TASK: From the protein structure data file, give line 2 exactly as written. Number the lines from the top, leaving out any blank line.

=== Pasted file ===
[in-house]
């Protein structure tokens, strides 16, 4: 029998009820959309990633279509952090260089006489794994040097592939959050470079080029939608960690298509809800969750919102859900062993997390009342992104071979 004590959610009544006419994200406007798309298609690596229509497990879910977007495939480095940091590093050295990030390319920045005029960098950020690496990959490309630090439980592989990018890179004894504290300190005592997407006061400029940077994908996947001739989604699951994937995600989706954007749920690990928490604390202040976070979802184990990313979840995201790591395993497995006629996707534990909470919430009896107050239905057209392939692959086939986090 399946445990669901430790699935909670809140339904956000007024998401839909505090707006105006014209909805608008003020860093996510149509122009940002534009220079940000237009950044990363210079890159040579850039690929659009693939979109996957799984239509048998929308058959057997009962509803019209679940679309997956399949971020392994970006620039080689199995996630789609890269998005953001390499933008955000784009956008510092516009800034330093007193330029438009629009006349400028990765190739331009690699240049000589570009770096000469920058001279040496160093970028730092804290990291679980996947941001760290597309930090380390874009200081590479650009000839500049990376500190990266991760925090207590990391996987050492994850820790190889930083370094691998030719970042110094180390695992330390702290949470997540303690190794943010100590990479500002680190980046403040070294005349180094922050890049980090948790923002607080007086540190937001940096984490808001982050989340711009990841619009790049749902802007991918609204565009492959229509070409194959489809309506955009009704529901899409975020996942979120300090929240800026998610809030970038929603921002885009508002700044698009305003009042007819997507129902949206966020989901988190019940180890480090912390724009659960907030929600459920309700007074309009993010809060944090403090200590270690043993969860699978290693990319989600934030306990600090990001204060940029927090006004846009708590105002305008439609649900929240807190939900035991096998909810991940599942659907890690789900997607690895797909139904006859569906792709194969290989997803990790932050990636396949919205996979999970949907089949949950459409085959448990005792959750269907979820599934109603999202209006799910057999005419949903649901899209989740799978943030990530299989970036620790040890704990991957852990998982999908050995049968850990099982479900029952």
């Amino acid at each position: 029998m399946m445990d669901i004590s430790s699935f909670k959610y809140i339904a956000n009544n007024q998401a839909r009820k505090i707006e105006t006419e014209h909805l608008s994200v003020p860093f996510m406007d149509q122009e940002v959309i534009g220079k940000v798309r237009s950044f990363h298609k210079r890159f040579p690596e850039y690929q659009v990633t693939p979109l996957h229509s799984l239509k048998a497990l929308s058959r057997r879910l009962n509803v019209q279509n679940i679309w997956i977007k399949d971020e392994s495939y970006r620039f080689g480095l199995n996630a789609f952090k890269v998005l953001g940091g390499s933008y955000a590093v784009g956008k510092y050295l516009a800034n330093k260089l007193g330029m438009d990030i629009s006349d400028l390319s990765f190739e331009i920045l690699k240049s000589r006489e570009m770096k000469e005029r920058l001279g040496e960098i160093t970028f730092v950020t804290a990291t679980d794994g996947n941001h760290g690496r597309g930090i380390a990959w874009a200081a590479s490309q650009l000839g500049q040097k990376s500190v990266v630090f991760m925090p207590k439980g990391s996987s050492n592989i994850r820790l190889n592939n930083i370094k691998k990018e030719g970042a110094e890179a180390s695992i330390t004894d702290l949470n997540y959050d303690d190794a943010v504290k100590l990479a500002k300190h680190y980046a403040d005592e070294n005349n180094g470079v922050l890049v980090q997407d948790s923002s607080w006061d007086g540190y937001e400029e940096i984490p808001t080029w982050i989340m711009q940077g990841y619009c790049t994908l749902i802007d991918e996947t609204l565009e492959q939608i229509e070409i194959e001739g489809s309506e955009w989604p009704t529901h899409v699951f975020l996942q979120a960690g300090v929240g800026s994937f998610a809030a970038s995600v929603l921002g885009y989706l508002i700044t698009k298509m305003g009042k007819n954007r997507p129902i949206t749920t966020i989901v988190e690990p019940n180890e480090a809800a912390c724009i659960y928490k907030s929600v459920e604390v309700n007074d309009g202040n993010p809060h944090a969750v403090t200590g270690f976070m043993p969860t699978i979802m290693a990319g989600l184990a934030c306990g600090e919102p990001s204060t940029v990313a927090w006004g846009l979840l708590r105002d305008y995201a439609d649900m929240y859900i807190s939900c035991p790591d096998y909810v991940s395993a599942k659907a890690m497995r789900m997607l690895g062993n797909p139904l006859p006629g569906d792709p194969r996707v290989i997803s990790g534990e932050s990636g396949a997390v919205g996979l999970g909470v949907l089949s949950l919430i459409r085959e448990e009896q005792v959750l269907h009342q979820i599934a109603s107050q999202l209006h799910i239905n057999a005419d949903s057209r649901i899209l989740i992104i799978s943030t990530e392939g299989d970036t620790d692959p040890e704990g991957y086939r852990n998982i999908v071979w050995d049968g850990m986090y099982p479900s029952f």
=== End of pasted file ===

């Protein structure tokens, strides 16, 4: 029998009820959309990633279509952090260089006489794994040097592939959050470079080029939608960690298509809800969750919102859900062993997390009342992104071979 004590959610009544006419994200406007798309298609690596229509497990879910977007495939480095940091590093050295990030390319920045005029960098950020690496990959490309630090439980592989990018890179004894504290300190005592997407006061400029940077994908996947001739989604699951994937995600989706954007749920690990928490604390202040976070979802184990990313979840995201790591395993497995006629996707534990909470919430009896107050239905057209392939692959086939986090 399946445990669901430790699935909670809140339904956000007024998401839909505090707006105006014209909805608008003020860093996510149509122009940002534009220079940000237009950044990363210079890159040579850039690929659009693939979109996957799984239509048998929308058959057997009962509803019209679940679309997956399949971020392994970006620039080689199995996630789609890269998005953001390499933008955000784009956008510092516009800034330093007193330029438009629009006349400028990765190739331009690699240049000589570009770096000469920058001279040496160093970028730092804290990291679980996947941001760290597309930090380390874009200081590479650009000839500049990376500190990266991760925090207590990391996987050492994850820790190889930083370094691998030719970042110094180390695992330390702290949470997540303690190794943010100590990479500002680190980046403040070294005349180094922050890049980090948790923002607080007086540190937001940096984490808001982050989340711009990841619009790049749902802007991918609204565009492959229509070409194959489809309506955009009704529901899409975020996942979120300090929240800026998610809030970038929603921002885009508002700044698009305003009042007819997507129902949206966020989901988190019940180890480090912390724009659960907030929600459920309700007074309009993010809060944090403090200590270690043993969860699978290693990319989600934030306990600090990001204060940029927090006004846009708590105002305008439609649900929240807190939900035991096998909810991940599942659907890690789900997607690895797909139904006859569906792709194969290989997803990790932050990636396949919205996979999970949907089949949950459409085959448990005792959750269907979820599934109603999202209006799910057999005419949903649901899209989740799978943030990530299989970036620790040890704990991957852990998982999908050995049968850990099982479900029952």